We are about halfway through VBS season in our community. I would imagine you are too. My children attended one week at the church where they will be attending school in the fall, and our own congregation will host their own in just a few weeks. I love VBS! It’s an energized week matched by none other in most congregations. But, there are times when we need to step back and ask ourselves who this week is really about. In many many cases, VBS doesn’t end up being as much about Jesus as we think it is, as we envision it being.
Here are some things to consider in order to make certain your focus is on sharing the cross, instead of the taking the credit.
These are the times when we must ask ourselves, “Is VBS really about Jesus?”
When your beautiful hand painted scenery blocks the altar. You’ve worked hard on getting the trees to look just right. You’ve spent good money on those boogie boards. The baptismal font is in the way and the paraments just don’t match. I know all these details seem essential to your program having a great week. But, when you put up all of your fancy decorations, the place where we meet Jesus each week, is hidden. The place where God’s gifts are given to His people, where we are washed clean, where we receive a foretaste of the feast to come, is not the focal point that it should be. The children are coming to hear about Jesus and to see His work and the places where His miracles happen. They aren’t coming for the decorations, as difficult as that may be to hear. They’re coming to see Jesus.
When you boast the number of attendees all over social media. I am all for single every child in your community attending your program, and praise be to God when that happens, but when you tout that instead of the Bible story you studied, the verse you learned, the promises of God that were shared, perhaps your focus is not where it should be.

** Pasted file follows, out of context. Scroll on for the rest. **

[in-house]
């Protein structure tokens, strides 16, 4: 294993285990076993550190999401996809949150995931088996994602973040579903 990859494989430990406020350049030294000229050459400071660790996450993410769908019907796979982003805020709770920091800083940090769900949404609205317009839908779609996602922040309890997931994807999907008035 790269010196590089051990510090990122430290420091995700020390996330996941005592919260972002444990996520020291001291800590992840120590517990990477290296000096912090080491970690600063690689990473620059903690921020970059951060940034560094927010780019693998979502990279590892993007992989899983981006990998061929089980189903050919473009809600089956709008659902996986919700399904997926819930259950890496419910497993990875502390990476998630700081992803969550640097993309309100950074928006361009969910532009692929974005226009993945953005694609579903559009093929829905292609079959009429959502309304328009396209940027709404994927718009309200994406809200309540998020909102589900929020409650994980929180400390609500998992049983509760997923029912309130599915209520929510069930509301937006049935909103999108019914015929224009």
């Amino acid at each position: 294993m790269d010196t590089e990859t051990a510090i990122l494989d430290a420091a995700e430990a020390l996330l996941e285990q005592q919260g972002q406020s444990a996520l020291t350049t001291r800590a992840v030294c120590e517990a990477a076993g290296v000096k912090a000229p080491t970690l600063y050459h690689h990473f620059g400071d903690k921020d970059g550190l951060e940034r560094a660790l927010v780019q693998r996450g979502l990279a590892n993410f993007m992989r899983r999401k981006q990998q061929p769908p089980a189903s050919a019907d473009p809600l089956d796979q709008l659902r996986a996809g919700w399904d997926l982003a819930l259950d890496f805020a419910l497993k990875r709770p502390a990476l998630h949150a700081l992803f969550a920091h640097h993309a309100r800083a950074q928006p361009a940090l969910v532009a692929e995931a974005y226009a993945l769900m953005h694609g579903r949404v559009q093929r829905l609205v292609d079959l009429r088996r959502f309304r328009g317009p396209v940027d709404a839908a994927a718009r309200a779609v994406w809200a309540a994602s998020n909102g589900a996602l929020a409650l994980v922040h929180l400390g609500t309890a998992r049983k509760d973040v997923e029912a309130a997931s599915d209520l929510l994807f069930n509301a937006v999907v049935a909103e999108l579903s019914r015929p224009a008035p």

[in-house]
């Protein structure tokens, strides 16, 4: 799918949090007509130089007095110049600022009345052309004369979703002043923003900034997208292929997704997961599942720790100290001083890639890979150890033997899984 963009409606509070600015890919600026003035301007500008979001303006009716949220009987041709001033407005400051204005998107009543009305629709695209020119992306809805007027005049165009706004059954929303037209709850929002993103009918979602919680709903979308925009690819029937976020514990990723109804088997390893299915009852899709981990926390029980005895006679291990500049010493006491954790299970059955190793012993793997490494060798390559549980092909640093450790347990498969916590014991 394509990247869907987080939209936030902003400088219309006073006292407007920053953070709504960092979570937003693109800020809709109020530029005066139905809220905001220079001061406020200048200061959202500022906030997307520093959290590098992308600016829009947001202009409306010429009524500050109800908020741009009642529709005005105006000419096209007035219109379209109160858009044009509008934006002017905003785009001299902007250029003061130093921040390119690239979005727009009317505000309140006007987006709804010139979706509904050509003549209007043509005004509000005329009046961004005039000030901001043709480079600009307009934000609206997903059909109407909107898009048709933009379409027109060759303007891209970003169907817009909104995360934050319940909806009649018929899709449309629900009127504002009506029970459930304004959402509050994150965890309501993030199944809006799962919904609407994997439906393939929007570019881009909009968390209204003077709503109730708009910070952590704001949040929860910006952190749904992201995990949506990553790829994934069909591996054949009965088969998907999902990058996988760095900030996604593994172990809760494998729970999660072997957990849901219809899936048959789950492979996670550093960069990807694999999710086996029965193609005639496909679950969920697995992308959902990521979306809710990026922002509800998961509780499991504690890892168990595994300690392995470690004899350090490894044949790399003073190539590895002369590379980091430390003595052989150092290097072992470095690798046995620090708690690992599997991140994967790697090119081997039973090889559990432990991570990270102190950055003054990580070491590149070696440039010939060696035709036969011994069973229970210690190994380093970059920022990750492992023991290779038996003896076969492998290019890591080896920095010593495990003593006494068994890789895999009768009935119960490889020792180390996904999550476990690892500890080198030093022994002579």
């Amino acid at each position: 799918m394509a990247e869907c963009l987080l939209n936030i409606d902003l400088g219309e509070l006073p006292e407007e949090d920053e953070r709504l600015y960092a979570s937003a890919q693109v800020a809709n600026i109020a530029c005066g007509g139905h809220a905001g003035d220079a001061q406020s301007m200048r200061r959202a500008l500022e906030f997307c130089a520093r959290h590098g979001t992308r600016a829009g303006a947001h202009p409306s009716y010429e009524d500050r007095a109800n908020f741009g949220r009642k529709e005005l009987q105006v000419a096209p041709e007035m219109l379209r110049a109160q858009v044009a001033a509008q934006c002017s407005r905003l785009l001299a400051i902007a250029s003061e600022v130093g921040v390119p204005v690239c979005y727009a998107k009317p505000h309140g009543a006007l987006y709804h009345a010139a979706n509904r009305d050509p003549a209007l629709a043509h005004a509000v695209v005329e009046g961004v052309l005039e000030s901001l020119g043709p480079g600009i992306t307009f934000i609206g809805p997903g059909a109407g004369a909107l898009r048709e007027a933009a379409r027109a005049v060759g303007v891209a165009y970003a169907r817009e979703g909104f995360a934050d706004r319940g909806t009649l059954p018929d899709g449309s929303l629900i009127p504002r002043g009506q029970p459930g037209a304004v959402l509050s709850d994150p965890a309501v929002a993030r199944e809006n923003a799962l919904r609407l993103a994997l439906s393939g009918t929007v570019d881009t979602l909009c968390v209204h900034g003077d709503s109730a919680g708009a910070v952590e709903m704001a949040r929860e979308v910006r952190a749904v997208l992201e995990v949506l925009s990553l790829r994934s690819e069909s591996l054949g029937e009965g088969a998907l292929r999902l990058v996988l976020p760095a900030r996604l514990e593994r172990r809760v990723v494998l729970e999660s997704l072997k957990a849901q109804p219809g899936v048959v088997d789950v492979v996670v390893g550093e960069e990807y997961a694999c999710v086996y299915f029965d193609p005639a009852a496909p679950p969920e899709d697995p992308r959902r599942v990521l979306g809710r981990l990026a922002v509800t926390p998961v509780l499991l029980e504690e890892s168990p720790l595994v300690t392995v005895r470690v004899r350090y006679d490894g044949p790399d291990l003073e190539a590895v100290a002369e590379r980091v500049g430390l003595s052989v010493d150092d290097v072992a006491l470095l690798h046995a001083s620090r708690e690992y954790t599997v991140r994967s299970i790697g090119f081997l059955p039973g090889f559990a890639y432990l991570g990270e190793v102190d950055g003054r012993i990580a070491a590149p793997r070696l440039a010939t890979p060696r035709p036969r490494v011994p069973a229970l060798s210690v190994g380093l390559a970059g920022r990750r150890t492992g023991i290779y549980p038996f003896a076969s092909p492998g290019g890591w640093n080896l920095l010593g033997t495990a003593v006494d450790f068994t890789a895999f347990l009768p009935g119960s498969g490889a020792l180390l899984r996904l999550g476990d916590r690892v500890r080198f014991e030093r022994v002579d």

When the program is chosen because it looks like fun. This is not to say that we can’t have an awesome time during VBS. But, too often, WAY TOO OFTEN we choose a program based on the crafts, or the songs, or the fact that we can get the materials from the church down the street when they’re done using them. We turn our backs on the teachings of our own church, the faith that we promised to defend unto death, citing the idea that as long as we talk a little bit about a few Bible stories, there’s really no need to mention baptism or holy communion or anything else that might ruffle a few feathers. False doctrine? Bring it on! We have 51 weeks to repair the damage. Forget being a chosen people. Let’s find Jesus at VBS! Please, NO! Teach the faith. Do it well. Do it right. (Even if you don’t love all the songs that go with the program that helps you do this.)
When you’re so glad that it’s over with that there’s no follow up with any new families that have come. Jesus is for these children and their families yesterday, today, and forever. When we are satisfied with seeing them for five days and then bidding them farewell and sending them off to fend for themselves the other 360 days of the year, VBS isn’t really about Jesus. Not like it should be. Not even close.
As you prepare to welcome the neighborhood children into your church home this year, or as you consider your opportunities for next year, speak of Christ and Him crucified, speak of His resurrection and the promise He’s given that He’s coming back soon…maybe even on the last day of VBS! Watch for things that detract from the reason you are there and put them aside.
This week must, MUST be about Jesus.